Review: Ollie Fresh Beef Dog Food Recipe

Recently I switched my dog off dry kibble to Ollie’s fresh food delivery. This is the story of that transition, some background on the fresh food movement, and my honest review of Ollie’s beef recipe after feeding it to Pete, my beloved terrier mix. TLDR: it’s made a noticeable difference in his life, from attitude to bowel movements, and I’m happy to have discovered it.

 

Although there are about a dozen fresh dog food brands these days like The Farmer’s Dog, Nom Nom, or Spot & TangoOllie is the service that caught my attention with a 50% off discount. Given the finickiness of Pete’s stomach and tastes, I was optimizing for lowest cost upfront so as to not get stuck with even more food my dog doesn’t enjoy.

 

I’m eager to share my experience switching my pup’s diet from dry kibble to fresh food, specifically with Ollie’s Beef Recipe. But before I do, here’s a bit more context on Pete’s dietary history and why we wanted to explore new food options in the first place.

 

Why I made the switch to fresh dog food in the first place

 

I don’t mean to speak badly of my little buddy Pete, but it hasn’t been easy finding food that doesn’t upset his tummy. Like most owners, I started him out on dry food because the shelter where I rescued him from gave no special dietary instructions. Noticing his chronic constipation, I experimented with various kibble brands, some of which gave him diarrhea. Sadly he was either straining to go, or going uncontrollably, but never happily in between. And his discomfort was leading to increased anxiety, sometimes resulting in a refusal to eat at all.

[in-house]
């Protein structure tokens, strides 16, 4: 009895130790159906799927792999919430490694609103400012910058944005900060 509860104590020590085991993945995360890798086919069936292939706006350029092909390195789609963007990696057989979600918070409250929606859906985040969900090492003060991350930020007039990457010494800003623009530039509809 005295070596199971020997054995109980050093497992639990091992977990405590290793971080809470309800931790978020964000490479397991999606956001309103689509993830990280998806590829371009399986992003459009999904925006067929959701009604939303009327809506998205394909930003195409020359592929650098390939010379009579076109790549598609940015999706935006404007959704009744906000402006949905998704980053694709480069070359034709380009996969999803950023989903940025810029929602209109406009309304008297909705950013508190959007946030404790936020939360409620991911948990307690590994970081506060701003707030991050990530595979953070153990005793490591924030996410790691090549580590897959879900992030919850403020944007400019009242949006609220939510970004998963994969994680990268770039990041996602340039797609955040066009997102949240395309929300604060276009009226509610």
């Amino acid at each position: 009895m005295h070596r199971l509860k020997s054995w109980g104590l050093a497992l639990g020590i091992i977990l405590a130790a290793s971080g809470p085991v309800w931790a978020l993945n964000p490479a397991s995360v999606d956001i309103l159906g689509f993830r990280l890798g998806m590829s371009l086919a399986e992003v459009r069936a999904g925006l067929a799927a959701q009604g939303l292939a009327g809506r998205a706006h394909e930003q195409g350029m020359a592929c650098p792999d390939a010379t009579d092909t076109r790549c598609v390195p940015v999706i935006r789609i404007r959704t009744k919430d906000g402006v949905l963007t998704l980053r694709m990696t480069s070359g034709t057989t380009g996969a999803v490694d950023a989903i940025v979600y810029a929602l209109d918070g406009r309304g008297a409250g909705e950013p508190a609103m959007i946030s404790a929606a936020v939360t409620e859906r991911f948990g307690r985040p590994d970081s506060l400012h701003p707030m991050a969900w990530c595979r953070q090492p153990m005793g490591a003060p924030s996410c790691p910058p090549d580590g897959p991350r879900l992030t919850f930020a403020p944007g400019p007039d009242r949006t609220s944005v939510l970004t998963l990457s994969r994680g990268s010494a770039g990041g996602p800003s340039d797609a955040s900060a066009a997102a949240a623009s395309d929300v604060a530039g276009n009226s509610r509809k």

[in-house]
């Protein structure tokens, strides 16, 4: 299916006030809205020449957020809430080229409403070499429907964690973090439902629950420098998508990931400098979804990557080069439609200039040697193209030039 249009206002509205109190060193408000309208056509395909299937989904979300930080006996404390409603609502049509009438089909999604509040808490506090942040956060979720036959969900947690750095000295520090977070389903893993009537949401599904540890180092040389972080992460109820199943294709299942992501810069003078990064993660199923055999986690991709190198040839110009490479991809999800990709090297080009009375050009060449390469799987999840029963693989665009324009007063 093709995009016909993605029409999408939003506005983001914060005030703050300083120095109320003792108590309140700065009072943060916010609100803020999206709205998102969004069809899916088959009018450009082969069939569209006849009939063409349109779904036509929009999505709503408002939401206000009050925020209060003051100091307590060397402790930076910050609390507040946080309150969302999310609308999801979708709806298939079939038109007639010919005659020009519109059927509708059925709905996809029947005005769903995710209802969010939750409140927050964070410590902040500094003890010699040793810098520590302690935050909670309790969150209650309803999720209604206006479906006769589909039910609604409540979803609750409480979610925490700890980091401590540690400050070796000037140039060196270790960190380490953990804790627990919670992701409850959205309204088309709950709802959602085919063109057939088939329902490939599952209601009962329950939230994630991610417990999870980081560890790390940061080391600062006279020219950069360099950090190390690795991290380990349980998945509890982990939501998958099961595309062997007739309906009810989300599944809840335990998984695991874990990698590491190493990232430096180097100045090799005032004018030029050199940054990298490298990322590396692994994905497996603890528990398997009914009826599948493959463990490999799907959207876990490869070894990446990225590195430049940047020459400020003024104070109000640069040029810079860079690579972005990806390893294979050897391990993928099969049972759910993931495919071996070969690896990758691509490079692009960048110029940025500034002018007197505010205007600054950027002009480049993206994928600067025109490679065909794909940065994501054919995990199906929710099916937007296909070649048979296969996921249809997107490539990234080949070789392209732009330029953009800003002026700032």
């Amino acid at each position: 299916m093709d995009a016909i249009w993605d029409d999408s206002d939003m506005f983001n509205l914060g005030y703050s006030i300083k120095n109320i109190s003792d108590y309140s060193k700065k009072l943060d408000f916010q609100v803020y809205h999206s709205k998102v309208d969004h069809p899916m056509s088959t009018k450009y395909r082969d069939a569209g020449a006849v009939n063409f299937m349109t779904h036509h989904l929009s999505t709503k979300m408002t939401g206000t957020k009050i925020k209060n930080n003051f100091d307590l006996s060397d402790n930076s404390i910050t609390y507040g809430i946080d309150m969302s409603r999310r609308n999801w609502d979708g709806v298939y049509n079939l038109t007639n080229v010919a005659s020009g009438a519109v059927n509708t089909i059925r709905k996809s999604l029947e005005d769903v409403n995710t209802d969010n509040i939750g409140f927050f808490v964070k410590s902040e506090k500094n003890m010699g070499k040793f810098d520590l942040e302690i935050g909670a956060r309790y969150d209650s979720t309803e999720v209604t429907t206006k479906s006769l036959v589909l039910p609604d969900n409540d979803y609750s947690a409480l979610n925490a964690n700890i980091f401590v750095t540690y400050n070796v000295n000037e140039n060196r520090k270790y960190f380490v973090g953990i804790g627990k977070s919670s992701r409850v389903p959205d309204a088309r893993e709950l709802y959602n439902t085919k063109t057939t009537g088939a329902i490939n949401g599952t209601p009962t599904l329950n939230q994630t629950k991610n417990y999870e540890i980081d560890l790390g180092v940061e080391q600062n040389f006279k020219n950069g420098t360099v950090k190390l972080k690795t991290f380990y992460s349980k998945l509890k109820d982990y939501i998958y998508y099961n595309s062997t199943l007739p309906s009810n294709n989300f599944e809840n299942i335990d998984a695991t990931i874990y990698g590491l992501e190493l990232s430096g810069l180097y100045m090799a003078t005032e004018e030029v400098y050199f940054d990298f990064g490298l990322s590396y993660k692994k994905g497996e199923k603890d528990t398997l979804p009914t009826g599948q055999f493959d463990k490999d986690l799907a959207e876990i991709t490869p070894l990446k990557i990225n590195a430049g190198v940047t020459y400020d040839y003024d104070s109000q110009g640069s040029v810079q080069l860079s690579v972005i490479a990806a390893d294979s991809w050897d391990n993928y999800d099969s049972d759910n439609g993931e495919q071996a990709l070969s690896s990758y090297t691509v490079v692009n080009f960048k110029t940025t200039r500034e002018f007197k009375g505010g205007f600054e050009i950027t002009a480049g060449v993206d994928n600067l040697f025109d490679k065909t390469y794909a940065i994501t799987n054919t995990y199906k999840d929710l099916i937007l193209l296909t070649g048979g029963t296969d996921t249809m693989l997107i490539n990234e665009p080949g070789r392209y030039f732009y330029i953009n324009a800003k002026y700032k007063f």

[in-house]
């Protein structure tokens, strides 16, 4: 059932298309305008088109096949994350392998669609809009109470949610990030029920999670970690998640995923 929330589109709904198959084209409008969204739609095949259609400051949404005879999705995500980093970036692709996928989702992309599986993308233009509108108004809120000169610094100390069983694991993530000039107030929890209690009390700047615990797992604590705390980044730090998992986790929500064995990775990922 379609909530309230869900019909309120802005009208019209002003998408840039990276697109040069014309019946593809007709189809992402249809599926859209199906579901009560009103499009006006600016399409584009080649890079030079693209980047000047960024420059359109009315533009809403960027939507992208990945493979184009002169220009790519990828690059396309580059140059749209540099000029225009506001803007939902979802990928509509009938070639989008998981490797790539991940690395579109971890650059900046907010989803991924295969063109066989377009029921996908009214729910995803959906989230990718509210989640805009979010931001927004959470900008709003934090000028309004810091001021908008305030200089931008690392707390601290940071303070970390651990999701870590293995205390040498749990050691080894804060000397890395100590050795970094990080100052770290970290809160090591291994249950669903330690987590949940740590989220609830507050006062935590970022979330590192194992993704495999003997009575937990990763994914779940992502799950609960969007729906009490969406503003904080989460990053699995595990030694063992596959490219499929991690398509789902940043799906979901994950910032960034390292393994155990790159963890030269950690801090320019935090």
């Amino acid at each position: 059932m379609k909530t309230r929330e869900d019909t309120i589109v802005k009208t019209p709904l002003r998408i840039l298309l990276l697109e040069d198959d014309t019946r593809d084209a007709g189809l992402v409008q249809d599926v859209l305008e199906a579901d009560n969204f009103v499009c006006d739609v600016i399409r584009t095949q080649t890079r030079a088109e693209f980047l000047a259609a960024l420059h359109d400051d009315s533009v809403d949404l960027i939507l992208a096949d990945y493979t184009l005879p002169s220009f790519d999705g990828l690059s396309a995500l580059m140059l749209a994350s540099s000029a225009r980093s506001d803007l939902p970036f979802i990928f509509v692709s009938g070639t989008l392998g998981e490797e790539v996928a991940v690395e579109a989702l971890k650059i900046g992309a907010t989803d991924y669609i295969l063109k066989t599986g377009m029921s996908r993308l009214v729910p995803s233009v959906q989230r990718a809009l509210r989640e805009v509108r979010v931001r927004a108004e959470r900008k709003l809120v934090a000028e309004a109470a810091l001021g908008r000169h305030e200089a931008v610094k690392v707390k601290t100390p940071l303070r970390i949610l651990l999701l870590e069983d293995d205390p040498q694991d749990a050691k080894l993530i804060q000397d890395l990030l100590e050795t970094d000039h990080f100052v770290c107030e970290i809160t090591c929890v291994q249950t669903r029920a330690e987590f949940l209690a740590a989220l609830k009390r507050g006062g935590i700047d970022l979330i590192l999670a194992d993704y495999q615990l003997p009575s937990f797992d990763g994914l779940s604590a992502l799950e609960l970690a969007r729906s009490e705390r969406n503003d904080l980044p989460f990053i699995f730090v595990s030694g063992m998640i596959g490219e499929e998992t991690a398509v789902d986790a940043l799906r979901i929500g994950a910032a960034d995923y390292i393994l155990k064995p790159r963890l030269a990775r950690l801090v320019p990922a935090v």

He seemed to realize before we did that his kibble was the issue, and after multiple days of not touching his food at all, we took a visit to the vet. He prescribed a “simple diet” of white rice, beef or chicken protein, and sweet potato to reset his stomach.